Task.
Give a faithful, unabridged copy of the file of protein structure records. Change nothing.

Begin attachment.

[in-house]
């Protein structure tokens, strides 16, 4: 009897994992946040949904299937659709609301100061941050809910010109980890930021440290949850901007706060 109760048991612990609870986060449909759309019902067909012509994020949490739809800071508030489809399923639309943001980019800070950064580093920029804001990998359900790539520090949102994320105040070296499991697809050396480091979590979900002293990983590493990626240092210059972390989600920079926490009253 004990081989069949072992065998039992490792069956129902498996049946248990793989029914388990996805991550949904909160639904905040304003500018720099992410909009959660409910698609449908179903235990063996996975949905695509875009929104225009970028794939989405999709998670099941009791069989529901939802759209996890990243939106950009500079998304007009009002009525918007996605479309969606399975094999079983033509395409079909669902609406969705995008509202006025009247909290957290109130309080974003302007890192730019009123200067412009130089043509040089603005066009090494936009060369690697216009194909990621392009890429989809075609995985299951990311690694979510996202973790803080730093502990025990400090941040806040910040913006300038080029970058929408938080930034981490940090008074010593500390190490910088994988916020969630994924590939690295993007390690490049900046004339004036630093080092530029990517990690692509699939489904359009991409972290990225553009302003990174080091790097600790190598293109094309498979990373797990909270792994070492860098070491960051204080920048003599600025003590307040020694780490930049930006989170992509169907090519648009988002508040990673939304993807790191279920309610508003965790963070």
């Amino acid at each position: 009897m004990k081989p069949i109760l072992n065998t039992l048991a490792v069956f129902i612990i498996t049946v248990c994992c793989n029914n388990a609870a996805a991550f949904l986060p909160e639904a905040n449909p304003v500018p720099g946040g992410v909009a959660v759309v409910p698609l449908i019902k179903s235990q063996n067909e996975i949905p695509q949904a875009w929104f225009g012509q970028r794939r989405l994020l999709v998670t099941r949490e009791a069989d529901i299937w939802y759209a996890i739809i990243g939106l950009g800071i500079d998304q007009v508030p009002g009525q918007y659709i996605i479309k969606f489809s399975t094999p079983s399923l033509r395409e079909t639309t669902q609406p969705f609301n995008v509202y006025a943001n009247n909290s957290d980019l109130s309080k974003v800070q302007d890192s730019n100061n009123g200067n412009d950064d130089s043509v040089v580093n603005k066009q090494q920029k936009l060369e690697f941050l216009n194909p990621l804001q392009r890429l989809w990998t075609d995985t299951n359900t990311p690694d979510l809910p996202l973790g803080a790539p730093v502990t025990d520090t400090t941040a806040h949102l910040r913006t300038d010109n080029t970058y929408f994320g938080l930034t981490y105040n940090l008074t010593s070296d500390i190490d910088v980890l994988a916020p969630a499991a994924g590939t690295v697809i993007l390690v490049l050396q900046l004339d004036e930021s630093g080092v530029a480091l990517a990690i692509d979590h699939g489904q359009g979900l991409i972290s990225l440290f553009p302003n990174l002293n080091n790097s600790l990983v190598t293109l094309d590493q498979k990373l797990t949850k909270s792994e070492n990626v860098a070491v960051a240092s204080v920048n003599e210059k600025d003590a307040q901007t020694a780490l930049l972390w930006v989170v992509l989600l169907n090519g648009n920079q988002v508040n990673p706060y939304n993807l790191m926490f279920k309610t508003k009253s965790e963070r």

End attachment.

[in-house]
């Protein structure tokens, strides 16, 4: 009897994992946040949904299937659709609301100061941050809910010109980890930021440290949850901007706060 109760048991612990609870986060449909759309019902067909012509994020949490739809800071508030489809399923639309943001980019800070950064580093920029804001990998359900790539520090949102994320105040070296499991697809050396480091979590979900002293990983590493990626240092210059972390989600920079926490009253 004990081989069949072992065998039992490792069956129902498996049946248990793989029914388990996805991550949904909160639904905040304003500018720099992410909009959660409910698609449908179903235990063996996975949905695509875009929104225009970028794939989405999709998670099941009791069989529901939802759209996890990243939106950009500079998304007009009002009525918007996605479309969606399975094999079983033509395409079909669902609406969705995008509202006025009247909290957290109130309080974003302007890192730019009123200067412009130089043509040089603005066009090494936009060369690697216009194909990621392009890429989809075609995985299951990311690694979510996202973790803080730093502990025990400090941040806040910040913006300038080029970058929408938080930034981490940090008074010593500390190490910088994988916020969630994924590939690295993007390690490049900046004339004036630093080092530029990517990690692509699939489904359009991409972290990225553009302003990174080091790097600790190598293109094309498979990373797990909270792994070492860098070491960051204080920048003599600025003590307040020694780490930049930006989170992509169907090519648009988002508040990673939304993807790191279920309610508003965790963070």
């Amino acid at each position: 009897m004990k081989p069949i109760l072992n065998t039992l048991a490792v069956f129902i612990i498996t049946v248990c994992c793989n029914n388990a609870a996805a991550f949904l986060p909160e639904a905040n449909p304003v500018p720099g946040g992410v909009a959660v759309v409910p698609l449908i019902k179903s235990q063996n067909e996975i949905p695509q949904a875009w929104f225009g012509q970028r794939r989405l994020l999709v998670t099941r949490e009791a069989d529901i299937w939802y759209a996890i739809i990243g939106l950009g800071i500079d998304q007009v508030p009002g009525q918007y659709i996605i479309k969606f489809s399975t094999p079983s399923l033509r395409e079909t639309t669902q609406p969705f609301n995008v509202y006025a943001n009247n909290s957290d980019l109130s309080k974003v800070q302007d890192s730019n100061n009123g200067n412009d950064d130089s043509v040089v580093n603005k066009q090494q920029k936009l060369e690697f941050l216009n194909p990621l804001q392009r890429l989809w990998t075609d995985t299951n359900t990311p690694d979510l809910p996202l973790g803080a790539p730093v502990t025990d520090t400090t941040a806040h949102l910040r913006t300038d010109n080029t970058y929408f994320g938080l930034t981490y105040n940090l008074t010593s070296d500390i190490d910088v980890l994988a916020p969630a499991a994924g590939t690295v697809i993007l390690v490049l050396q900046l004339d004036e930021s630093g080092v530029a480091l990517a990690i692509d979590h699939g489904q359009g979900l991409i972290s990225l440290f553009p302003n990174l002293n080091n790097s600790l990983v190598t293109l094309d590493q498979k990373l797990t949850k909270s792994e070492n990626v860098a070491v960051a240092s204080v920048n003599e210059k600025d003590a307040q901007t020694a780490l930049l972390w930006v989170v992509l989600l169907n090519g648009n920079q988002v508040n990673p706060y939304n993807l790191m926490f279920k309610t508003k009253s965790e963070r």